Best place to find a whetstone aka Tokyo Art Adventures w/Mia O - Mokuhanga Artist! Six of us, all members of Art Byte Critique, set out from our respective homes around the Tokyo Metro area and converged upon the 360+ year old, Ozu Washi paper store in the Nihonbashi area. We each had our reasons for making this errand; Michelle wanted washi sheets for her contemporary nihonga painting idea. Lori was on a quest to find just the right texture, color, and pattern for her handmade bee-themed mamebon, bean-sized books. Patty, Louise, & Mia O were each looking for paper for their printmaking projects and I was there out of curiosity. Ozu Washi fits the widest range of washi paper enthusiasts. They inform the tourists, yet showcase their centuries of consistently top quality paper in various forms throughout the other floors with a large room set up as a museum. Lovely displays of amazing art pieces utilizing washi, cones of paper yarns, videos, and classes all in one place! We each walked out with beautiful sheets of washi that handled each of our widely varying needs. My purchase was a package of five tissue paper thin, buttery soft, all white sheets to create a backdrop for photographing my artwork. After a delicious lunch of Soba noodles at Takashimaya we made our way to Morihei Knife & Whetstone Shop in the Asakusa-bashi area. Oguro Sensei brought out his iPad to show us additional information regarding his business; comfortable using modern technology. Some of his offerings are listed on his website, yet many, many more are available in his shop. Morihei has been around since 1933 and is dedicated to the absolute highest quality whetstones for mokuhanga carving chisels, chyoukin metal etching tools, nigiri sheers, sushi knives, and swords. The variety in each stone was astounding, the color, the grit, the size, all had a unique purpose. Oguro Sensei said many sushi chefs come to Japan to purchase the excellent knives but then need to return to buy a whetstone from him to keep those knives sharp. Mia & Patty receiving advice and discussing their multitude of choices! TIP for choosing a good whetstone: Place a drop of water on the stone; a slowly sinking drop is better and the water stays around to provide lubricant for the item one is sharpening. If the water drop sinks too quickly, it is a…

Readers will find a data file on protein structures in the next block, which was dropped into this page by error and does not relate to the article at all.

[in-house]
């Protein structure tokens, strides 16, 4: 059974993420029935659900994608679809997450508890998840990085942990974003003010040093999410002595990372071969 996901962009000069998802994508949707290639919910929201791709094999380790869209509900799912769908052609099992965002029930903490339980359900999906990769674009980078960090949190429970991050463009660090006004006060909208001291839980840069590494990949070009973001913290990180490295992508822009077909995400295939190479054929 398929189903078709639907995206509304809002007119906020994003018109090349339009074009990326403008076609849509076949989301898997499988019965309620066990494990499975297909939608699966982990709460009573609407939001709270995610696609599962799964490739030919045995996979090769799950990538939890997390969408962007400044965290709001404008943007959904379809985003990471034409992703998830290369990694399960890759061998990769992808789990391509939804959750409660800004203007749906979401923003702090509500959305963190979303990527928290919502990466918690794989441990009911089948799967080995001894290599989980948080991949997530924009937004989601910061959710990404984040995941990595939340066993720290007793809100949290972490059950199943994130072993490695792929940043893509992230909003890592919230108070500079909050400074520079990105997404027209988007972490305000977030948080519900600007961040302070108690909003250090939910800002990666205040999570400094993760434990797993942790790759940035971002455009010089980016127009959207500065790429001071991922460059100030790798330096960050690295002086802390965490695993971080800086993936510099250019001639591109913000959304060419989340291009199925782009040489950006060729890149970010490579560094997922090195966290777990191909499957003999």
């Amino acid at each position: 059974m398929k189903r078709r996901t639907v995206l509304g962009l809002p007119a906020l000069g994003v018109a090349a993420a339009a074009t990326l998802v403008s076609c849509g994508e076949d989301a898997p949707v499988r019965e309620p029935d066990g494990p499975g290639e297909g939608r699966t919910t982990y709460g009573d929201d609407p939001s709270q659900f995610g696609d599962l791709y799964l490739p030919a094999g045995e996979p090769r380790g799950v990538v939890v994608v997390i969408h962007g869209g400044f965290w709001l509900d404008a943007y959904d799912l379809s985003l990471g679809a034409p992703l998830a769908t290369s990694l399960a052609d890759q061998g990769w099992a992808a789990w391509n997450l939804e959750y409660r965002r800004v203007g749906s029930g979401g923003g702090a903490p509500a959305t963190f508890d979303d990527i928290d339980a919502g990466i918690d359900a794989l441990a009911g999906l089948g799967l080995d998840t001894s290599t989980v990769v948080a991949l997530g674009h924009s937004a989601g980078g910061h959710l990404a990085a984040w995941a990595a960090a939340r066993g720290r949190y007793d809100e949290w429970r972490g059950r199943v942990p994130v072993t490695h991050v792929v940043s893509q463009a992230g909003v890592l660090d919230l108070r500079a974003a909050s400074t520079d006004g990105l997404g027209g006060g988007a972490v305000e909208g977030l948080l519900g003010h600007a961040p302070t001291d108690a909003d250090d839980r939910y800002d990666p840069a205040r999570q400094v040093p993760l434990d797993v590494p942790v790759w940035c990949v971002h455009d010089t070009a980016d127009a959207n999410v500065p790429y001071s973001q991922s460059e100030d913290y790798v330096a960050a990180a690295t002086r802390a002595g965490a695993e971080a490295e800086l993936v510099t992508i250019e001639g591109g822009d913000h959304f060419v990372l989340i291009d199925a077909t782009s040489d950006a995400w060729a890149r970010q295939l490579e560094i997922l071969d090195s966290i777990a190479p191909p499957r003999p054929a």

Exploring Toba Nakamichi